Former "Best Place to Raise Kids" Title Still Helps, Leaders Say
Despite Tinley Park no longer holding BusinessWeek's "Best Place to Raise Your Kids" crown, the honor still helps the village, officials said.
Tinley Park might no longer be BusinessWeek's best place in America to raise kids, but the honor will have long-lasting effects on the village, officials said.
When BusinessWeek magazine's website rated the best place in America to raise kids this year, it looked only at smaller towns, cutting off at 50,000 or fewer residents. This left Tinley Park and it's nearly 60,000 residents just too big to be considered.
But just because Tinley Park was too big to make the new list, it's still a great place to raise kids, local leaders said.
"Fortunately, all the qualities that were discovered to give us this honor are still here," Tinley Park Chamber of Commerce President Kim Scalise said.
Scalise said the current economy makes it hard to say if there will be any economic effect from the title, businesses wanting to move here, etc. Any tangible business effect would be down the road once the economy recovers, she said.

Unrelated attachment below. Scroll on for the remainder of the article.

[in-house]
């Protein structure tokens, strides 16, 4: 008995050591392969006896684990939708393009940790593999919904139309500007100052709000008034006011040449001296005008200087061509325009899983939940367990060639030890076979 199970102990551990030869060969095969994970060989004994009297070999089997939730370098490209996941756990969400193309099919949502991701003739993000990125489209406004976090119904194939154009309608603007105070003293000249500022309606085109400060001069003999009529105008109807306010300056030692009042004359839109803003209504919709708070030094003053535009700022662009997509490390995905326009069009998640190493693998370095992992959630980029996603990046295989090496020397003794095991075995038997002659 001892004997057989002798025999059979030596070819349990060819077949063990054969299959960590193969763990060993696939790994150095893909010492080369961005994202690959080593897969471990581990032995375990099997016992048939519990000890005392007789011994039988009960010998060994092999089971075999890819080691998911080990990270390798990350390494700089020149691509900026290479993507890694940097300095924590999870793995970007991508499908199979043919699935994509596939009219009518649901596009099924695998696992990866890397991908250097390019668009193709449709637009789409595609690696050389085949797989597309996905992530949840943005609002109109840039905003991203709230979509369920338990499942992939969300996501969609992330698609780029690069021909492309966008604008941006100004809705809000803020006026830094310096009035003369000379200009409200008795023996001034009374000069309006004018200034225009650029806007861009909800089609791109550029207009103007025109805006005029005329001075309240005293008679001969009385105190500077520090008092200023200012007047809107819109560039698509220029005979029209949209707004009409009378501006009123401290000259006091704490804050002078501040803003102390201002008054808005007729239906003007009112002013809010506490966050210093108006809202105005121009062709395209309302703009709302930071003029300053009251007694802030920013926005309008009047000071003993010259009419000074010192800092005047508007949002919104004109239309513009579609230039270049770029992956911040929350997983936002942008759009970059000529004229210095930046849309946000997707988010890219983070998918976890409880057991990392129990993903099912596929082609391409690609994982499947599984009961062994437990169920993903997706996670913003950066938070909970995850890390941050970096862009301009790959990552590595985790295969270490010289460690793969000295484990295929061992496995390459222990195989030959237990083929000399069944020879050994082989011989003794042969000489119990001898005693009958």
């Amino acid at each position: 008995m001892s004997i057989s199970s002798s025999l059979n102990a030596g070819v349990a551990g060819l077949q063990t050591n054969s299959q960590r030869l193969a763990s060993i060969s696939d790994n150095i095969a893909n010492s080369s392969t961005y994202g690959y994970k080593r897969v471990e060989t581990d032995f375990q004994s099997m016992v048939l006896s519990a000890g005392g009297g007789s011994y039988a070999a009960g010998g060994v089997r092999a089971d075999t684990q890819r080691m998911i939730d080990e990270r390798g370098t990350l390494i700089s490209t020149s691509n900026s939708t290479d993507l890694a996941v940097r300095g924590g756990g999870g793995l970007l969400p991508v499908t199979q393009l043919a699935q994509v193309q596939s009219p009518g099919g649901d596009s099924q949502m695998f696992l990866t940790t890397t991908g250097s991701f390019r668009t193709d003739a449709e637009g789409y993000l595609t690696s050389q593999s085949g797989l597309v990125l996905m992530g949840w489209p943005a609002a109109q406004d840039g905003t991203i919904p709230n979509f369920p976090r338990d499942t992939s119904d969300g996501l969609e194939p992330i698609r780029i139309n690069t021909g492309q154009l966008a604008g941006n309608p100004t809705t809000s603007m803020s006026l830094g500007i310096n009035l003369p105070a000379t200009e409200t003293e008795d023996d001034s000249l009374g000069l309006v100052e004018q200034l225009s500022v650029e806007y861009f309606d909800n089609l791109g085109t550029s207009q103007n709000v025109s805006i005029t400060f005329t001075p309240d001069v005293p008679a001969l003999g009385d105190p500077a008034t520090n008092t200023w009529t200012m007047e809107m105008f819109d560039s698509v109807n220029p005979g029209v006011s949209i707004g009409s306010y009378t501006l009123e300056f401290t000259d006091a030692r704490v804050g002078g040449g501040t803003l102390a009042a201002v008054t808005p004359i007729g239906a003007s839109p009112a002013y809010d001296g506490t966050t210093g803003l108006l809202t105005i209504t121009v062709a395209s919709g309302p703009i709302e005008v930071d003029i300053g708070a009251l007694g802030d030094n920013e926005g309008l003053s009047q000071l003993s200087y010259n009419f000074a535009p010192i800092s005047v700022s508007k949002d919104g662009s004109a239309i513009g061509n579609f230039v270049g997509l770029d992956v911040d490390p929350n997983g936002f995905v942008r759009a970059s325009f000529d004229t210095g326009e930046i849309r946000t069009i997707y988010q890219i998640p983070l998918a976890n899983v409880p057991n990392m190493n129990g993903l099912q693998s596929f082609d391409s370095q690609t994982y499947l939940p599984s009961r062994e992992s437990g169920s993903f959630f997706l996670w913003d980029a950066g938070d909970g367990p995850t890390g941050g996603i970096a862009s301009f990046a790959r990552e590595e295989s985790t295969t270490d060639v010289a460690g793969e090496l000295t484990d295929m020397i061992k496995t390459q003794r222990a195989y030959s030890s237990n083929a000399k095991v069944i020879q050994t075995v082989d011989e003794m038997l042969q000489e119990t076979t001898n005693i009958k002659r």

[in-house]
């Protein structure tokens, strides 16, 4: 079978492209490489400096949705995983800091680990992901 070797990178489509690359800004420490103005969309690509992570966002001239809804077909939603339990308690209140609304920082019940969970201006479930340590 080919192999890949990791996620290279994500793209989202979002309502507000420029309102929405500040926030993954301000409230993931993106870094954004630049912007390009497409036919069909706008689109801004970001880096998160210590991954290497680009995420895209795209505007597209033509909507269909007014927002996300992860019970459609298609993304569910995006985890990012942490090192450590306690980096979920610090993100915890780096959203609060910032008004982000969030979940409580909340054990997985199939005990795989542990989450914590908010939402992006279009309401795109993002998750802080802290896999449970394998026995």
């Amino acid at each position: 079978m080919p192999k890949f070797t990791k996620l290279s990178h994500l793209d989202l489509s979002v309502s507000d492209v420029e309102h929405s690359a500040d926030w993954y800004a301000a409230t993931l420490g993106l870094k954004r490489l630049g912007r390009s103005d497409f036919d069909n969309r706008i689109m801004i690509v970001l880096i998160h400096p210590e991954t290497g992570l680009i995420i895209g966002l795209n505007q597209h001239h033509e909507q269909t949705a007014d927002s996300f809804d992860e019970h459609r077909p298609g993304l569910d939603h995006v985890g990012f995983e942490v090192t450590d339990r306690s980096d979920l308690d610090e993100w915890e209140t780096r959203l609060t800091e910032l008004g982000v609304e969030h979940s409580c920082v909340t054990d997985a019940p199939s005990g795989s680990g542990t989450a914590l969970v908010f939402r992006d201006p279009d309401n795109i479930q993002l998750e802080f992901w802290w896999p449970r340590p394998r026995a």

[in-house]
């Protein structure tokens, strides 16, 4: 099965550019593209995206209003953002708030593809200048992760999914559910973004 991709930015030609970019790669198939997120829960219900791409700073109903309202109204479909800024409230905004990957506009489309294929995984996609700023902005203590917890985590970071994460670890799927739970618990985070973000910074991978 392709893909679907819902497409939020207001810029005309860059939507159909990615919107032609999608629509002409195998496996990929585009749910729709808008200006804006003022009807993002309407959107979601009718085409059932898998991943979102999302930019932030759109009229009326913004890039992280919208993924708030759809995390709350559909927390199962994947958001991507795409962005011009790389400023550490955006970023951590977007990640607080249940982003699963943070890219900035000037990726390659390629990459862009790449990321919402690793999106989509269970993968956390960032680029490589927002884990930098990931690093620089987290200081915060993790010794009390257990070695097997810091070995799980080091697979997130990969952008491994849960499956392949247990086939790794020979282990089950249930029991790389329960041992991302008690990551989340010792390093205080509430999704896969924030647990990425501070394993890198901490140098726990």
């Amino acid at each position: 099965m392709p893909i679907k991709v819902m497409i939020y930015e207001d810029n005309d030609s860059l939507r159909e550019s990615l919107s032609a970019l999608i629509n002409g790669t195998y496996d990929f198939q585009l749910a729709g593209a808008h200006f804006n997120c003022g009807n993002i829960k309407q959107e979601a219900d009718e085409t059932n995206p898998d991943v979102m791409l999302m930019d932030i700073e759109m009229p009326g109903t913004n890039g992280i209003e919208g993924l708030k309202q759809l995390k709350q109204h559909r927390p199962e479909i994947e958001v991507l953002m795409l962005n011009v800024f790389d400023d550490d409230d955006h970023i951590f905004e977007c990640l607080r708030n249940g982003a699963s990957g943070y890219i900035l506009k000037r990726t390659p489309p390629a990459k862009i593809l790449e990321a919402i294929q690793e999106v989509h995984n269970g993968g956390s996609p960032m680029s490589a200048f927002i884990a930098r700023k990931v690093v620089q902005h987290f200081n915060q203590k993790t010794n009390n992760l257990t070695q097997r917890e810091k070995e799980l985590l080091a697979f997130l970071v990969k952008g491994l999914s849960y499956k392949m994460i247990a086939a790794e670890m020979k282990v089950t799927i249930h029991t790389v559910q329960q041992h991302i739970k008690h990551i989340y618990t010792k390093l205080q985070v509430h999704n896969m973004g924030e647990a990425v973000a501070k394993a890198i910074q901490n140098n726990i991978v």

Mayor Ed Zabrocki agreed that effects would be long-range, but also said the award itself goes back in time.
"I look at this thing, being honored that way, as being a long-range thing," he said. "We didn't win that award on what we did in the last two years. We won that award on what we were doing, the last five, 10, 20 years."
Zabrocki said the honor was earned by the whole village, not just the village government.
"It validates a lot of the things not only the village but other entities have been doing over the years. I'm counting the park districts, the school districts, the service organizations," he said.
Zabrocki said the best sign of being a good place to raise families is not the award itself, but the families themselves.
"One of the proudest things we have is the second and third generations of people living in Tinley Park," he said.
As for the signs around village hall and around town touting the honor, Zabrocki said those would likely stay up.